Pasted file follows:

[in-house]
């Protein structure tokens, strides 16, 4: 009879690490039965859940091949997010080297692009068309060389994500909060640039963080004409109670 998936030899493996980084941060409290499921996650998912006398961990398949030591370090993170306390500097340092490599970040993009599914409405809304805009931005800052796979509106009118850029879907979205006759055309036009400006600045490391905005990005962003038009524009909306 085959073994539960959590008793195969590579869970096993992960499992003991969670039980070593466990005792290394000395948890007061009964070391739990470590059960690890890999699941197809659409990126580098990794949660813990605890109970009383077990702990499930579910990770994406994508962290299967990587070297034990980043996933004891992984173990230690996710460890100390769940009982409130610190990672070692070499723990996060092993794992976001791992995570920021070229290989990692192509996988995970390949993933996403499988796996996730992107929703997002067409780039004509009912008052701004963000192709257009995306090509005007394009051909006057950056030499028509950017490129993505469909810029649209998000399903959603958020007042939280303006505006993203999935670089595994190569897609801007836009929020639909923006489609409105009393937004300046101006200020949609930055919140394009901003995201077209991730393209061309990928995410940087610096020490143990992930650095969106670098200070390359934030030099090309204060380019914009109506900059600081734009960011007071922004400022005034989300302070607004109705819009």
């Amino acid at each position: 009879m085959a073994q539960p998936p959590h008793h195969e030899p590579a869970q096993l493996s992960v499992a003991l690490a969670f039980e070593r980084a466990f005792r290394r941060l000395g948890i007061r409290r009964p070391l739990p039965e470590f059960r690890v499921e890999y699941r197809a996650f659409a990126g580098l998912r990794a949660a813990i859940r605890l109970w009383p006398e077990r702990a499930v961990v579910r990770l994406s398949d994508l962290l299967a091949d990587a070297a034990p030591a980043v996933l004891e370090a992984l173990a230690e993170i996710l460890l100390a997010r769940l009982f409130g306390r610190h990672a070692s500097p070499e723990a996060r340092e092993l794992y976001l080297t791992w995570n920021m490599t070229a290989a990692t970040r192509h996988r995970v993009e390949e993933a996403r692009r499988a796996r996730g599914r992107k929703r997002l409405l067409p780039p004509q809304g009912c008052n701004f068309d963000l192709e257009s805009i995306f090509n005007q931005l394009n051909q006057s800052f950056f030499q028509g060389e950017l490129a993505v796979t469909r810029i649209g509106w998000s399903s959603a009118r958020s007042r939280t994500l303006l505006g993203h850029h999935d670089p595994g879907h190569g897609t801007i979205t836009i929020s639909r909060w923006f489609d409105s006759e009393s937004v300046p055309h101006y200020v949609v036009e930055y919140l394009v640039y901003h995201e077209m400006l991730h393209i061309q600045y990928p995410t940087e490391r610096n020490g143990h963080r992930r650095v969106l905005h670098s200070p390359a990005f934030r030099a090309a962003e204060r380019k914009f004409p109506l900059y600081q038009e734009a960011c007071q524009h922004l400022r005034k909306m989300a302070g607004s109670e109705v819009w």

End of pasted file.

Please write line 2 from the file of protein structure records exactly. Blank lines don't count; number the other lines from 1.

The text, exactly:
């Protein structure tokens, strides 16, 4: 009879690490039965859940091949997010080297692009068309060389994500909060640039963080004409109670 998936030899493996980084941060409290499921996650998912006398961990398949030591370090993170306390500097340092490599970040993009599914409405809304805009931005800052796979509106009118850029879907979205006759055309036009400006600045490391905005990005962003038009524009909306 085959073994539960959590008793195969590579869970096993992960499992003991969670039980070593466990005792290394000395948890007061009964070391739990470590059960690890890999699941197809659409990126580098990794949660813990605890109970009383077990702990499930579910990770994406994508962290299967990587070297034990980043996933004891992984173990230690996710460890100390769940009982409130610190990672070692070499723990996060092993794992976001791992995570920021070229290989990692192509996988995970390949993933996403499988796996996730992107929703997002067409780039004509009912008052701004963000192709257009995306090509005007394009051909006057950056030499028509950017490129993505469909810029649209998000399903959603958020007042939280303006505006993203999935670089595994190569897609801007836009929020639909923006489609409105009393937004300046101006200020949609930055919140394009901003995201077209991730393209061309990928995410940087610096020490143990992930650095969106670098200070390359934030030099090309204060380019914009109506900059600081734009960011007071922004400022005034989300302070607004109705819009």